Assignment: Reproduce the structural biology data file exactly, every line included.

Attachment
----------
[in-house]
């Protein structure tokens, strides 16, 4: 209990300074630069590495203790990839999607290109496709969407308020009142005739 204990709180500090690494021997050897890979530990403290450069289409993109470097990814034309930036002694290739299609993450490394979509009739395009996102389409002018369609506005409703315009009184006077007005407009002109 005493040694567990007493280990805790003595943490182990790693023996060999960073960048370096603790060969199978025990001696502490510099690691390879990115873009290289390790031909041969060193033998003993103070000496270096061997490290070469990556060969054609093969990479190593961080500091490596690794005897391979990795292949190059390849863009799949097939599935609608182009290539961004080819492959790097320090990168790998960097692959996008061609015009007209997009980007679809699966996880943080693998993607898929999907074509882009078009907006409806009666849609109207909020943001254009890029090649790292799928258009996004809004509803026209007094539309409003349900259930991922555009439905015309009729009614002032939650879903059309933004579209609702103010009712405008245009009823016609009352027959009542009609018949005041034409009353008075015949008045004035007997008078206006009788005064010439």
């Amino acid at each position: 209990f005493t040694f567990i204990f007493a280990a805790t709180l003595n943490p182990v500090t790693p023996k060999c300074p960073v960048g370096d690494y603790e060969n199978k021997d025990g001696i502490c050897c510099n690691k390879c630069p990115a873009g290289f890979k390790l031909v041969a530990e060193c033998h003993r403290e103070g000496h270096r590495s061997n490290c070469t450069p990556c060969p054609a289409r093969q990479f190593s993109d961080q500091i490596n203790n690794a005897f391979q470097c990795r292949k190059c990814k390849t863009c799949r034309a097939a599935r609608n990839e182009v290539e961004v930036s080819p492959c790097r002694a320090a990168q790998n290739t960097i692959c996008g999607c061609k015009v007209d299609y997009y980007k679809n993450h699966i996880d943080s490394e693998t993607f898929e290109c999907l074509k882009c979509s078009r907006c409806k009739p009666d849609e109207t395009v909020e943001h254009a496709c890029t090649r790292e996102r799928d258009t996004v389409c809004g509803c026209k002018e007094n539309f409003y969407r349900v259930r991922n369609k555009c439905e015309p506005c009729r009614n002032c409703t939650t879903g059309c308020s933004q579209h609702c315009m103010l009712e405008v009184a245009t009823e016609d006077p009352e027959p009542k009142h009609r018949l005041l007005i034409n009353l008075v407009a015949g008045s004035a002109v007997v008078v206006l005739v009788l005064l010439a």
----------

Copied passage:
[in-house]
């Protein structure tokens, strides 16, 4: 209990300074630069590495203790990839999607290109496709969407308020009142005739 204990709180500090690494021997050897890979530990403290450069289409993109470097990814034309930036002694290739299609993450490394979509009739395009996102389409002018369609506005409703315009009184006077007005407009002109 005493040694567990007493280990805790003595943490182990790693023996060999960073960048370096603790060969199978025990001696502490510099690691390879990115873009290289390790031909041969060193033998003993103070000496270096061997490290070469990556060969054609093969990479190593961080500091490596690794005897391979990795292949190059390849863009799949097939599935609608182009290539961004080819492959790097320090990168790998960097692959996008061609015009007209997009980007679809699966996880943080693998993607898929999907074509882009078009907006409806009666849609109207909020943001254009890029090649790292799928258009996004809004509803026209007094539309409003349900259930991922555009439905015309009729009614002032939650879903059309933004579209609702103010009712405008245009009823016609009352027959009542009609018949005041034409009353008075015949008045004035007997008078206006009788005064010439």
């Amino acid at each position: 209990f005493t040694f567990i204990f007493a280990a805790t709180l003595n943490p182990v500090t790693p023996k060999c300074p960073v960048g370096d690494y603790e060969n199978k021997d025990g001696i502490c050897c510099n690691k390879c630069p990115a873009g290289f890979k390790l031909v041969a530990e060193c033998h003993r403290e103070g000496h270096r590495s061997n490290c070469t450069p990556c060969p054609a289409r093969q990479f190593s993109d961080q500091i490596n203790n690794a005897f391979q470097c990795r292949k190059c990814k390849t863009c799949r034309a097939a599935r609608n990839e182009v290539e961004v930036s080819p492959c790097r002694a320090a990168q790998n290739t960097i692959c996008g999607c061609k015009v007209d299609y997009y980007k679809n993450h699966i996880d943080s490394e693998t993607f898929e290109c999907l074509k882009c979509s078009r907006c409806k009739p009666d849609e109207t395009v909020e943001h254009a496709c890029t090649r790292e996102r799928d258009t996004v389409c809004g509803c026209k002018e007094n539309f409003y969407r349900v259930r991922n369609k555009c439905e015309p506005c009729r009614n002032c409703t939650t879903g059309c308020s933004q579209h609702c315009m103010l009712e405008v009184a245009t009823e016609d006077p009352e027959p009542k009142h009609r018949l005041l007005i034409n009353l008075v407009a015949g008045s004035a002109v007997v008078v206006l005739v009788l005064l010439a």